Philosophy: Who Needs It?

20 October 2008 at 10:01 am 2 comments

| Peter Klein |

When Greenspan was appointed Fed chair in 1987 the New York Times Magazine ran a lengthy profile noting, among Greenspan’s other eccentricities, that he was a follower of Ayn Rand, generally regarded as a strong advocate of laissez faire. But Greenspan is doctrinaire only “at a high philosophical level,” wrote Leonard Silk, reassuringly. Murray Rothbard, who knew Greenspan in the 1950s, when both were friends with Rand, got a kick out of that line:

There is one thing, however, that makes Greenspan unique, and that sets him off from his Establishment buddies. And that is that he is a follower of Ayn Rand, and therefore “philosophically” believes in laissez-faire and even the gold standard. But as the New York Times and other important media hastened to assure us, Alan only believes in laissez-faire “on the high philosophical level.” In practice, in the policies he advocates, he is a centrist like everyone else because he is a “pragmatist.” . . .

Thus, Greenspan is only in favor of the gold standard if all conditions are right: if the budget is balanced, trade is free, inflation is licked, everyone has the right philosophy, etc. In the same way, he might say he only favors free trade if all conditions are right: if the budget is balanced, unions are weak, we have a gold standard, the right philosophy, etc. In short, never are one’s “high philosophical principles” applied to one’s actions. It becomes almost piquant for the Establishment to have this man in its camp.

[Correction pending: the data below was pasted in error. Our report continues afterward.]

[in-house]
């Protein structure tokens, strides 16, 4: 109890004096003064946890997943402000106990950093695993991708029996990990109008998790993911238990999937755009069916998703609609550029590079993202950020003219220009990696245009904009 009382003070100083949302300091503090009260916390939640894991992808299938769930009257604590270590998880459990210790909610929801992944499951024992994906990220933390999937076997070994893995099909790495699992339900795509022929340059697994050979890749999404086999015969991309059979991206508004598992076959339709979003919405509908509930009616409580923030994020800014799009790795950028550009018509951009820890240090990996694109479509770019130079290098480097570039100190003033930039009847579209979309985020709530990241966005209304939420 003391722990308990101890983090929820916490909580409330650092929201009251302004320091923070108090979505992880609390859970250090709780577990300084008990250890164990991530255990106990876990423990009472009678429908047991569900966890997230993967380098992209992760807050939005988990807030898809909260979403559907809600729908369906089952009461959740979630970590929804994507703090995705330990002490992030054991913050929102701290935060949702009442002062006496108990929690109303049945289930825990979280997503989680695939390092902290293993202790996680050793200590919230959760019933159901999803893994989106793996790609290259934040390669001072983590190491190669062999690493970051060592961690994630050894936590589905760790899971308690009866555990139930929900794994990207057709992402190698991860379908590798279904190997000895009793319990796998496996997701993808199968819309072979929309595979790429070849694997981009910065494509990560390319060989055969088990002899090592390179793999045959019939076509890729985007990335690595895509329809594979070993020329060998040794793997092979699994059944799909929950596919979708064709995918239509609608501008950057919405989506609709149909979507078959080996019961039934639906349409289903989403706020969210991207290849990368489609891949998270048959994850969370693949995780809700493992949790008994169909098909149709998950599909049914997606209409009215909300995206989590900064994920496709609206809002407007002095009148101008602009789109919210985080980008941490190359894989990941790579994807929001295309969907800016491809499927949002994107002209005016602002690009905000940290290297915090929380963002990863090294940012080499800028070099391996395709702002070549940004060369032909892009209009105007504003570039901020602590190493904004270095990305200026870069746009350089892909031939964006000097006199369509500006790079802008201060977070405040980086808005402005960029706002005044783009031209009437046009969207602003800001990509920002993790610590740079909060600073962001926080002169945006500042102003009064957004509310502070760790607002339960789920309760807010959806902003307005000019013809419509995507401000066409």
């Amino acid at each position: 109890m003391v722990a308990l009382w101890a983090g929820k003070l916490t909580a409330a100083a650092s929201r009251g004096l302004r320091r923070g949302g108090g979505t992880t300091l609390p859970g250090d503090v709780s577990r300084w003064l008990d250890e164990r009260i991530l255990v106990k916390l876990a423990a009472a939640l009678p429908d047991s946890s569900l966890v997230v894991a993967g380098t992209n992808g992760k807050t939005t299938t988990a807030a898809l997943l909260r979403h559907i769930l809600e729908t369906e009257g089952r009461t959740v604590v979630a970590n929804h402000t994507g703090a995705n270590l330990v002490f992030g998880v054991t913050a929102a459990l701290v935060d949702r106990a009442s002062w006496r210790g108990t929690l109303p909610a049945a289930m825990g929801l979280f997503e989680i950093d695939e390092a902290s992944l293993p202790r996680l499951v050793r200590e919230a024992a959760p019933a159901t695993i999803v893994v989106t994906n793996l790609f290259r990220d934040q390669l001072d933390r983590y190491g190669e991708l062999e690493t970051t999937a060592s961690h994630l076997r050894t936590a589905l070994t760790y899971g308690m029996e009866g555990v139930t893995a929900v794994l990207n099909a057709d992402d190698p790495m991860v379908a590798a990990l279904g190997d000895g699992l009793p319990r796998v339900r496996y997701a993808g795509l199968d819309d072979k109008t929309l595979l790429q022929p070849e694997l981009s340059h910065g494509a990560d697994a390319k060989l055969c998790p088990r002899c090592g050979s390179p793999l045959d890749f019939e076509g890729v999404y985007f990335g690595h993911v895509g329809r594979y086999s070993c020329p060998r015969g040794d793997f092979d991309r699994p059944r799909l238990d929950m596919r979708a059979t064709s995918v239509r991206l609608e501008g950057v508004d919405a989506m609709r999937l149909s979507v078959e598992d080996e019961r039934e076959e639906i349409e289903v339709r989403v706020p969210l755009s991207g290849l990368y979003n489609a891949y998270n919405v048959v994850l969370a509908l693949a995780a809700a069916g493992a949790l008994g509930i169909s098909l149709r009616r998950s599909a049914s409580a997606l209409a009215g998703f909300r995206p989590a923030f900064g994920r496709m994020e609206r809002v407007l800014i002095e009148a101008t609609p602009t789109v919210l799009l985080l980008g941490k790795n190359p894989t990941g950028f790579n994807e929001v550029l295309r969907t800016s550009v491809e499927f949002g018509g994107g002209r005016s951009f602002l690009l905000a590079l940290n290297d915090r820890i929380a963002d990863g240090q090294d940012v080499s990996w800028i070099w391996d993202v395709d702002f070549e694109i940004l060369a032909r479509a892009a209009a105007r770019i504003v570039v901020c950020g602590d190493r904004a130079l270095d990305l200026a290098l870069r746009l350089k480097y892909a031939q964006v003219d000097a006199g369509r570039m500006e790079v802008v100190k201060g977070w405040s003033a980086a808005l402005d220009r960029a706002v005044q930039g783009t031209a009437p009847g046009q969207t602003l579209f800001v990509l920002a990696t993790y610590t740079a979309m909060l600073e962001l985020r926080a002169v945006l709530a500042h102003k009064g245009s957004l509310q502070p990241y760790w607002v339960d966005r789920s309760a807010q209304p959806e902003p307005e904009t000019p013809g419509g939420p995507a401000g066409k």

Today Tyler Cowen, writing on Anna Schwartz’s very good interview with the WSJ, calls Bernanke a person “with libertarian sympathies,” which I find puzzling, since I can’t recall any evidence of this sympathy in Bernanke’s writings or policy actions. Perhaps he is a sympathetic libertarian “at a high philosophical level.”

Entry filed under: - Klein -, Bailout / Financial Crisis, Classical Liberalism, People, Public Policy / Political Economy.

Blame Basel, Not “Deregulation” Judgment, Luck, and Schultz

2 Comments Add your own

  • 1. Michael F. Martin  |  20 October 2008 at 11:53 am

    Yawn. Only “philosophical” libertarians are willing to run vast regulatory bureaucracies. Such a surprise.

    Now if the head of the EPA or NLRB were to display the same “philosophical” sympathies — THAT would be a surprise.

  • 2. Richard O. Hammer  |  20 October 2008 at 9:04 pm

    I am willing to believe that Bernanke has libertarian sympathies because I believe almost everyone has at least one thing they wish government did not do. Bernanke probably thinks that some questions are better decided privately than through the state. That gives him libertarian sympathies. But there may be no advantage to him for exposing those sympathies publicly.

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